It can help you maximize your harvest and reduce the amount of time and effort you need to put into maintaining your garden. There are a few practical tips for successful companion planting in your garden, including how to plan a garden layout for companion planting and how to companion plant vegetables.
Planning your garden layout for companion planting is a great way to maximize your gardening success. You can try out different ideas, such as using a square grid to divide up your space or taking advantage of vertical space by growing plants up a trellis.
Below are images of the companion charts from my book, ‘Becoming Self-Sufficient‘, available on Amazon.
What are the Best Practices for Using Companion Plants to Create a Healthy Ecosystem?
Companion planting is a great way to create a healthy ecosystem in your garden. By planting the right combination of plants together, you can naturally control pests, improve soil quality, and attract beneficial insects.
Legumes are naturally nitrogen fixing and that solves a problem right there. Crop rotation is also something that adds to the overall health of the ecosystem that you are creating. Different plants attract different insects and bacteria.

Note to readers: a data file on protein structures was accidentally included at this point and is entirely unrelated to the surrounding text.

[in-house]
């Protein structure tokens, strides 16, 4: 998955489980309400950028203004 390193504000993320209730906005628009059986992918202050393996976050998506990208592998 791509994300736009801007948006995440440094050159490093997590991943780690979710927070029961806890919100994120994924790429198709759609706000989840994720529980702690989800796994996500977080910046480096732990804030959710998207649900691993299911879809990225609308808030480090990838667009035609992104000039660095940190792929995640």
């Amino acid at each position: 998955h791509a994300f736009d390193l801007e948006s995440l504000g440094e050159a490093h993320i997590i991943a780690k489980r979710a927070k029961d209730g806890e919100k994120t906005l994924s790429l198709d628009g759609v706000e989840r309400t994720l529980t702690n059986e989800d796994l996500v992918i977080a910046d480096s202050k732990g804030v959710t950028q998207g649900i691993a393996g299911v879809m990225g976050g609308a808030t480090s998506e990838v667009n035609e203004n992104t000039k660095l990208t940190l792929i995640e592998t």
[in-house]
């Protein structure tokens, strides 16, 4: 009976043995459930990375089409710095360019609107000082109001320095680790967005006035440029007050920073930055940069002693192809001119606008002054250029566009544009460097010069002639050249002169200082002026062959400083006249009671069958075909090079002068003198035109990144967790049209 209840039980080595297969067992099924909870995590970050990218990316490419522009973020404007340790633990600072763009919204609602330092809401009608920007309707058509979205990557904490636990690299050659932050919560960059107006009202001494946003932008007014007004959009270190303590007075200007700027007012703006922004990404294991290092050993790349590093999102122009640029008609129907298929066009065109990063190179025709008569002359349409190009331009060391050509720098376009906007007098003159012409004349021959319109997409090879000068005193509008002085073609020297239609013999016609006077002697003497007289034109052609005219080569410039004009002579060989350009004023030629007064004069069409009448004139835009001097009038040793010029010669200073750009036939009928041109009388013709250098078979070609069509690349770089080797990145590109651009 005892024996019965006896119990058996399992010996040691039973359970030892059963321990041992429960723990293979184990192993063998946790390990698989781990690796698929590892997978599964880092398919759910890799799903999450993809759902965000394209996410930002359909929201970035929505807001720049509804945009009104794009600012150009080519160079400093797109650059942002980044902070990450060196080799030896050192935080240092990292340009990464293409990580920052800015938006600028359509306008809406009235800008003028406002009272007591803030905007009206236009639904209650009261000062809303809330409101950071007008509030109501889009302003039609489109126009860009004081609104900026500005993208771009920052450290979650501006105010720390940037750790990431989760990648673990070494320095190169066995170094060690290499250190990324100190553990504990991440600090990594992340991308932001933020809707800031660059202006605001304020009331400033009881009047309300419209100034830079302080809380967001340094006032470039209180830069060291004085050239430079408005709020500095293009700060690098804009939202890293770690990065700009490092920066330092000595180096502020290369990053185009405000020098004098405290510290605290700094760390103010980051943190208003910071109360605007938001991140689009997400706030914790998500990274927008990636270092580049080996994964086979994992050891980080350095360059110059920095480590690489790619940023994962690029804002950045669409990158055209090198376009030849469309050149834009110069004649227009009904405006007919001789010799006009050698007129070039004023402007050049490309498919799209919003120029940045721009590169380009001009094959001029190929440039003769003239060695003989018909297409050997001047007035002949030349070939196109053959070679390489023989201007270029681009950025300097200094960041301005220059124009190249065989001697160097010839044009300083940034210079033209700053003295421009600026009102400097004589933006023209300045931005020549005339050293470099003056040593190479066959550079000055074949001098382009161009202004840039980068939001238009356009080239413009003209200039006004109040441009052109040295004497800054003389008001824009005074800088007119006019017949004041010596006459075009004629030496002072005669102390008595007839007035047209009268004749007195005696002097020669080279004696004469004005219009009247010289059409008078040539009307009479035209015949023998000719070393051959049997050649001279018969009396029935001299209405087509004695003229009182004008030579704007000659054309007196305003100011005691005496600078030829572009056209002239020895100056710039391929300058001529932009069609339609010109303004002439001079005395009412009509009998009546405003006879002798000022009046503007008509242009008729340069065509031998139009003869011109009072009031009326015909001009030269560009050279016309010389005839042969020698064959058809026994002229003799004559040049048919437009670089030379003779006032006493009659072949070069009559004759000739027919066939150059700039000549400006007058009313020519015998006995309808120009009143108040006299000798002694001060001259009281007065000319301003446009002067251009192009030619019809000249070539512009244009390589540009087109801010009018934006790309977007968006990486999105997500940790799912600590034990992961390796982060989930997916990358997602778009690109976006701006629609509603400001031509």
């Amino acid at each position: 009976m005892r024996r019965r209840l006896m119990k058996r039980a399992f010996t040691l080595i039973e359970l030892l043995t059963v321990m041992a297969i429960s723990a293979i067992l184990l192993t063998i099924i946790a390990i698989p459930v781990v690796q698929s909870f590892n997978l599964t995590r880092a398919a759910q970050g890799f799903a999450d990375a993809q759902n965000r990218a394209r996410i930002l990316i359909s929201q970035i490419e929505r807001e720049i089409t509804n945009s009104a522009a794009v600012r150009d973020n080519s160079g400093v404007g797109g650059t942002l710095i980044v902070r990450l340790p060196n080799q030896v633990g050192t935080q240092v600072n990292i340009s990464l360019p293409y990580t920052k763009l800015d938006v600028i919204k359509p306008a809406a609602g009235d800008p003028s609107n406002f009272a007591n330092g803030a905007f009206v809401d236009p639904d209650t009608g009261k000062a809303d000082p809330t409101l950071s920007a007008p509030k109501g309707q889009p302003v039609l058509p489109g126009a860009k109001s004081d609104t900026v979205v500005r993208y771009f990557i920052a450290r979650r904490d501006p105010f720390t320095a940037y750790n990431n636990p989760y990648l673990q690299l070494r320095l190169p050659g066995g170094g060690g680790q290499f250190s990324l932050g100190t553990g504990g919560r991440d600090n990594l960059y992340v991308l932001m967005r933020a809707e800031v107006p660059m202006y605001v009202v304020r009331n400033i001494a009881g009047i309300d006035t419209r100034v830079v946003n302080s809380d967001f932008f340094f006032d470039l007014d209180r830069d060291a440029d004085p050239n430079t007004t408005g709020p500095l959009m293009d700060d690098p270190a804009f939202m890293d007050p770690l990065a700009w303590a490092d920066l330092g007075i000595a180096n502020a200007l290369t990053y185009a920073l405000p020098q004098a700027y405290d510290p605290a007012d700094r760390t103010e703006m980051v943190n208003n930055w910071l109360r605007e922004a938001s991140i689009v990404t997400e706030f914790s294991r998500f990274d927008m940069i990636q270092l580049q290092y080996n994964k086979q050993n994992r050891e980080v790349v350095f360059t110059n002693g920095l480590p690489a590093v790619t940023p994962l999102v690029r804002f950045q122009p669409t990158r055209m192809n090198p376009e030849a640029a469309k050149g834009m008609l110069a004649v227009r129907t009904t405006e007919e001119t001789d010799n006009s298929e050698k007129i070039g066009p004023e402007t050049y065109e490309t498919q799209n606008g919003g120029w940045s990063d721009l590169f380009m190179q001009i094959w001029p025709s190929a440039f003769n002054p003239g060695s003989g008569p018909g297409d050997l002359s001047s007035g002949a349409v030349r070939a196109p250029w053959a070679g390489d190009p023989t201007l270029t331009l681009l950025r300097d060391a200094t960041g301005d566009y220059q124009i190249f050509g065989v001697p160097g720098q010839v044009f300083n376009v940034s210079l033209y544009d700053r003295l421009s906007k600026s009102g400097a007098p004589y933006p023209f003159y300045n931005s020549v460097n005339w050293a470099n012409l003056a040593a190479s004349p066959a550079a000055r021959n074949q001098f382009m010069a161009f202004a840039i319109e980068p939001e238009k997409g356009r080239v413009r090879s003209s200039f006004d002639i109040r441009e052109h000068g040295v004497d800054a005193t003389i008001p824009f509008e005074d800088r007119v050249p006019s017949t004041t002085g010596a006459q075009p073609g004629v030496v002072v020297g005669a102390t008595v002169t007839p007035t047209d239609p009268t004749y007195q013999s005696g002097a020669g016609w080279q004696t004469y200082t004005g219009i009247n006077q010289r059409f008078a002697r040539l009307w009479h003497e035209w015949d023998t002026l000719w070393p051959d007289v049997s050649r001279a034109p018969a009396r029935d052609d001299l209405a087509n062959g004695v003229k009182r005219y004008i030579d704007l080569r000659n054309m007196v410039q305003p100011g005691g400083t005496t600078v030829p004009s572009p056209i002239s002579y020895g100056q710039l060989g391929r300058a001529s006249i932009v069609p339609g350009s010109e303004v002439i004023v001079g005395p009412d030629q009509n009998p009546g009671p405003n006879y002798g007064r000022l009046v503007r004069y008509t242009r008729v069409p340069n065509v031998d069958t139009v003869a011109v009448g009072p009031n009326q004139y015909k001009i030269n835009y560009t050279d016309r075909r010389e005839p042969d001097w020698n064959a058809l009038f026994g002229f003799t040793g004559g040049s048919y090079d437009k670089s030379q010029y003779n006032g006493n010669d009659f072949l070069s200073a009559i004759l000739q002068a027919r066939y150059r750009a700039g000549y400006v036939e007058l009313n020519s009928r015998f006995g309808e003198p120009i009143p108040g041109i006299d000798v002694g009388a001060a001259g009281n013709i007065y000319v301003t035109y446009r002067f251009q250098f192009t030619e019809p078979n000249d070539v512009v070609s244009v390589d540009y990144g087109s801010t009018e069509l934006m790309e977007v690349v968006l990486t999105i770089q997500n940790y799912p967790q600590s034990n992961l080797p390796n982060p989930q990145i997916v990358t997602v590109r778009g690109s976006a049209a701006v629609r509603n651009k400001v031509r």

When companion planting is employed, it sets up the right circumstances for all of those insects and bacteria to do the job that they are assigned. This is one of the reasons that taking an organic path is so very important. Using pesticides affects more than just the bad bugs. It affects the good ones too; the ones that your garden truly needs.
Best Practices for Using Companion Plants to Create a Healthy Ecosystem:
-Select plants that grow well together and are beneficial to each other
My suggestion is always to start with your main food crops as the center of your plan. When researching those particular crops and their companions, begin with plants that assist their growth and health. For example, when researching tomatoes, you will find that basil is an excellent plant to grow with your tomatoes, as it helps their growth and flavor.
The next thing that you would want to look at is plants that can help protect them from pests. Borage and marigolds are terrific plants to put with your tomatoes as they not only help with pest control but also attract pollinators, which is crucial.